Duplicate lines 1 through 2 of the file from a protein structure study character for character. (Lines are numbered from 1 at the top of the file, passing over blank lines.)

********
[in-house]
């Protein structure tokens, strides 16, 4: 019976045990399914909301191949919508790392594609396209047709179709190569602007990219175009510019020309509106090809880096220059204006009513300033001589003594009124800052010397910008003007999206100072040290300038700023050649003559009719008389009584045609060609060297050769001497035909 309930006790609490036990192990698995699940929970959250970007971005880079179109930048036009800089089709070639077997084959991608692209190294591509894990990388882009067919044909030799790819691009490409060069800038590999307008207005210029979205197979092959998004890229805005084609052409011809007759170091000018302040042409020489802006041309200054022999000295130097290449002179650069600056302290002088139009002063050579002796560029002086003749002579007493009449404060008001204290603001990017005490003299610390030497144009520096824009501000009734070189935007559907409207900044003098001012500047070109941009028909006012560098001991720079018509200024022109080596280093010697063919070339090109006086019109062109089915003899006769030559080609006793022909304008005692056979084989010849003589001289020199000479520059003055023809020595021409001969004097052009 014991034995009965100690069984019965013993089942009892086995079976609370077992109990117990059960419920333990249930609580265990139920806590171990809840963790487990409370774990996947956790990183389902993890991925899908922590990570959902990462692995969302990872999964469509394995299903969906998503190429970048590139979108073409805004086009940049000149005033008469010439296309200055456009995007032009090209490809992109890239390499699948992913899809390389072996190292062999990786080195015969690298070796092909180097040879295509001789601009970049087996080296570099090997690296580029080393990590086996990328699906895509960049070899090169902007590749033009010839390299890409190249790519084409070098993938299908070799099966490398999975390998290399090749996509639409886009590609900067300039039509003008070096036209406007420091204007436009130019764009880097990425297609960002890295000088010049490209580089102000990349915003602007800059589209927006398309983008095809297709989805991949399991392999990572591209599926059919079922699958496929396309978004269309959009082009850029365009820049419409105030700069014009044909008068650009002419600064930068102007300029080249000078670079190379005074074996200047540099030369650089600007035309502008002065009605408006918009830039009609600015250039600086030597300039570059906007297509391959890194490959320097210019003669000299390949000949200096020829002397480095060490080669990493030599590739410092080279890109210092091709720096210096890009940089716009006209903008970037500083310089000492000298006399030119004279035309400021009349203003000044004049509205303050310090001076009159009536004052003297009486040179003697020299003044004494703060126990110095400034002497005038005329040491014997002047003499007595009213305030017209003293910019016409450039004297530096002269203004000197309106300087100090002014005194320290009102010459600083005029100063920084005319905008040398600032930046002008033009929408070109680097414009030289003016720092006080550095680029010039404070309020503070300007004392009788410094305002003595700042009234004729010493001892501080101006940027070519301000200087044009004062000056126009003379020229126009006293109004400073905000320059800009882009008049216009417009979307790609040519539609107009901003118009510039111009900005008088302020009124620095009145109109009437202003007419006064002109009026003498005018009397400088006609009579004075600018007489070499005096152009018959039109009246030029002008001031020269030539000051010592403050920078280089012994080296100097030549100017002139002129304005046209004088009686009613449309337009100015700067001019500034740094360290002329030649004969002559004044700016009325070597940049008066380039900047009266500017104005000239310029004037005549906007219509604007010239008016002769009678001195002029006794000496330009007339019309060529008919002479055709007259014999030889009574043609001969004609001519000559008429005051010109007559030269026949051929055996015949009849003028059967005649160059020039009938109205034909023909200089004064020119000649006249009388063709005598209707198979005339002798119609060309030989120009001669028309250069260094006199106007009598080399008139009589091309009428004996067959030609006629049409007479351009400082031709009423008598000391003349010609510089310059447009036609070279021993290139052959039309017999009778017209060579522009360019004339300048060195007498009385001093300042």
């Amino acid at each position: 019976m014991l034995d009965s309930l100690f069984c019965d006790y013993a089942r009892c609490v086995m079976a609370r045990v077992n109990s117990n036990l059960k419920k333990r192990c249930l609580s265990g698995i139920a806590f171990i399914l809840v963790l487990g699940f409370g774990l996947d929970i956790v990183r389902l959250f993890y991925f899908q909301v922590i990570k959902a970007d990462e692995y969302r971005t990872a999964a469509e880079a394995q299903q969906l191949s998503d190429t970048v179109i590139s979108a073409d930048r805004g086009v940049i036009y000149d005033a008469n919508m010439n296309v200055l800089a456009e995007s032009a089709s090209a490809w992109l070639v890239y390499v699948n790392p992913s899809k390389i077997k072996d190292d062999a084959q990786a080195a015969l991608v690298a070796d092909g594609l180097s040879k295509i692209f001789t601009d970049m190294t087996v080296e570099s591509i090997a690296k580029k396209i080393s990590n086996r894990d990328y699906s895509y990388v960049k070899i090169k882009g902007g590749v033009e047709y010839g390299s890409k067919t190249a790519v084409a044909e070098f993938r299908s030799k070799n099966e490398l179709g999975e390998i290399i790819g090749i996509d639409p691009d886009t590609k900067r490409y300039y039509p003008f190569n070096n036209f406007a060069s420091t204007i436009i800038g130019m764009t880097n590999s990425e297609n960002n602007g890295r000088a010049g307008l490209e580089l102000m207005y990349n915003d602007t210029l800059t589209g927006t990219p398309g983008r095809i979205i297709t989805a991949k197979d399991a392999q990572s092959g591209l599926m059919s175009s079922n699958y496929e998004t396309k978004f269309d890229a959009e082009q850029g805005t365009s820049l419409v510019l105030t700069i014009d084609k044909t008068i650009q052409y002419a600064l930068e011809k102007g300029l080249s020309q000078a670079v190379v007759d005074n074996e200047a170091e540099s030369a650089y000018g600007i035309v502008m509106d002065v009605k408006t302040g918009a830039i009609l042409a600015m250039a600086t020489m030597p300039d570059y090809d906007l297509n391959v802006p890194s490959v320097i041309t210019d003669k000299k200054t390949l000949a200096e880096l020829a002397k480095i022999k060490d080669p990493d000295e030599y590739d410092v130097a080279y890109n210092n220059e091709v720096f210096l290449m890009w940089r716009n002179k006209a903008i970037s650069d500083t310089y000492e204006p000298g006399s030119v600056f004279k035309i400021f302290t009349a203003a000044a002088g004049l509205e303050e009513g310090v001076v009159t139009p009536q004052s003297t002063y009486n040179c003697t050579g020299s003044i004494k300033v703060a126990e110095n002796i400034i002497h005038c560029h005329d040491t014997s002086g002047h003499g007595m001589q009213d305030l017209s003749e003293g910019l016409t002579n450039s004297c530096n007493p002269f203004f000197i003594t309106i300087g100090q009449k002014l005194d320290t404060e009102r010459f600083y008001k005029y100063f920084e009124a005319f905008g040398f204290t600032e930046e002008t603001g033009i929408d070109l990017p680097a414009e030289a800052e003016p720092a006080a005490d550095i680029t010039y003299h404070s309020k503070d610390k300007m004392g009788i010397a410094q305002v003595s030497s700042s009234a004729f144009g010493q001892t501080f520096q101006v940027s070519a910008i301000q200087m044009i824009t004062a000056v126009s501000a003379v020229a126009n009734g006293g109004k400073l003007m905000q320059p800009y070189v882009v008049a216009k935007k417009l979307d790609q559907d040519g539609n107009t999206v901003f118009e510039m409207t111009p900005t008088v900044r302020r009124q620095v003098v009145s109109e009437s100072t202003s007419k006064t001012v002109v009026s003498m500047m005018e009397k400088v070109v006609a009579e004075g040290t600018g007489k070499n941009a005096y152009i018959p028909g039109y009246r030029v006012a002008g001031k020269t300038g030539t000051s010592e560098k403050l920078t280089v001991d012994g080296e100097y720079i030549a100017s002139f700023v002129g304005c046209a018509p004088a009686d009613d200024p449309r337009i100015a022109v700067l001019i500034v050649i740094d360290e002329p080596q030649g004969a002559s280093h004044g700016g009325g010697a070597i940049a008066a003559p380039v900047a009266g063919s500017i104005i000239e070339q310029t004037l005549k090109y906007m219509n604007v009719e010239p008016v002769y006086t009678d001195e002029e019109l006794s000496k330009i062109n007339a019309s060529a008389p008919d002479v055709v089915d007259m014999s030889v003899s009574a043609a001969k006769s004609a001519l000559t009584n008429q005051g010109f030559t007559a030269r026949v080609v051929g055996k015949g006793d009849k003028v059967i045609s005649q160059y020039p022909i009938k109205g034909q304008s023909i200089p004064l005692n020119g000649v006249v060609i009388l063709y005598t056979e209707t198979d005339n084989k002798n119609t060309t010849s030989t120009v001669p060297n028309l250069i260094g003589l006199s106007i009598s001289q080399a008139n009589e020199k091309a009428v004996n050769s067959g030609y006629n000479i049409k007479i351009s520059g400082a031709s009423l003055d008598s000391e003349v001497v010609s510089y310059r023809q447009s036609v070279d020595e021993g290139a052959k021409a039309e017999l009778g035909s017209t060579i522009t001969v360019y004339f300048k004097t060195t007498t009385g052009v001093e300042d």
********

[in-house]
């Protein structure tokens, strides 16, 4: 019976045990399914909301191949919508790392594609396209047709179709190569602007990219175009510019020309509106090809880096220059204006009513300033001589003594009124800052010397910008003007999206100072040290300038700023050649003559009719008389009584045609060609060297050769001497035909 309930006790609490036990192990698995699940929970959250970007971005880079179109930048036009800089089709070639077997084959991608692209190294591509894990990388882009067919044909030799790819691009490409060069800038590999307008207005210029979205197979092959998004890229805005084609052409011809007759170091000018302040042409020489802006041309200054022999000295130097290449002179650069600056302290002088139009002063050579002796560029002086003749002579007493009449404060008001204290603001990017005490003299610390030497144009520096824009501000009734070189935007559907409207900044003098001012500047070109941009028909006012560098001991720079018509200024022109080596280093010697063919070339090109006086019109062109089915003899006769030559080609006793022909304008005692056979084989010849003589001289020199000479520059003055023809020595021409001969004097052009 014991034995009965100690069984019965013993089942009892086995079976609370077992109990117990059960419920333990249930609580265990139920806590171990809840963790487990409370774990996947956790990183389902993890991925899908922590990570959902990462692995969302990872999964469509394995299903969906998503190429970048590139979108073409805004086009940049000149005033008469010439296309200055456009995007032009090209490809992109890239390499699948992913899809390389072996190292062999990786080195015969690298070796092909180097040879295509001789601009970049087996080296570099090997690296580029080393990590086996990328699906895509960049070899090169902007590749033009010839390299890409190249790519084409070098993938299908070799099966490398999975390998290399090749996509639409886009590609900067300039039509003008070096036209406007420091204007436009130019764009880097990425297609960002890295000088010049490209580089102000990349915003602007800059589209927006398309983008095809297709989805991949399991392999990572591209599926059919079922699958496929396309978004269309959009082009850029365009820049419409105030700069014009044909008068650009002419600064930068102007300029080249000078670079190379005074074996200047540099030369650089600007035309502008002065009605408006918009830039009609600015250039600086030597300039570059906007297509391959890194490959320097210019003669000299390949000949200096020829002397480095060490080669990493030599590739410092080279890109210092091709720096210096890009940089716009006209903008970037500083310089000492000298006399030119004279035309400021009349203003000044004049509205303050310090001076009159009536004052003297009486040179003697020299003044004494703060126990110095400034002497005038005329040491014997002047003499007595009213305030017209003293910019016409450039004297530096002269203004000197309106300087100090002014005194320290009102010459600083005029100063920084005319905008040398600032930046002008033009929408070109680097414009030289003016720092006080550095680029010039404070309020503070300007004392009788410094305002003595700042009234004729010493001892501080101006940027070519301000200087044009004062000056126009003379020229126009006293109004400073905000320059800009882009008049216009417009979307790609040519539609107009901003118009510039111009900005008088302020009124620095009145109109009437202003007419006064002109009026003498005018009397400088006609009579004075600018007489070499005096152009018959039109009246030029002008001031020269030539000051010592403050920078280089012994080296100097030549100017002139002129304005046209004088009686009613449309337009100015700067001019500034740094360290002329030649004969002559004044700016009325070597940049008066380039900047009266500017104005000239310029004037005549906007219509604007010239008016002769009678001195002029006794000496330009007339019309060529008919002479055709007259014999030889009574043609001969004609001519000559008429005051010109007559030269026949051929055996015949009849003028059967005649160059020039009938109205034909023909200089004064020119000649006249009388063709005598209707198979005339002798119609060309030989120009001669028309250069260094006199106007009598080399008139009589091309009428004996067959030609006629049409007479351009400082031709009423008598000391003349010609510089310059447009036609070279021993290139052959039309017999009778017209060579522009360019004339300048060195007498009385001093300042």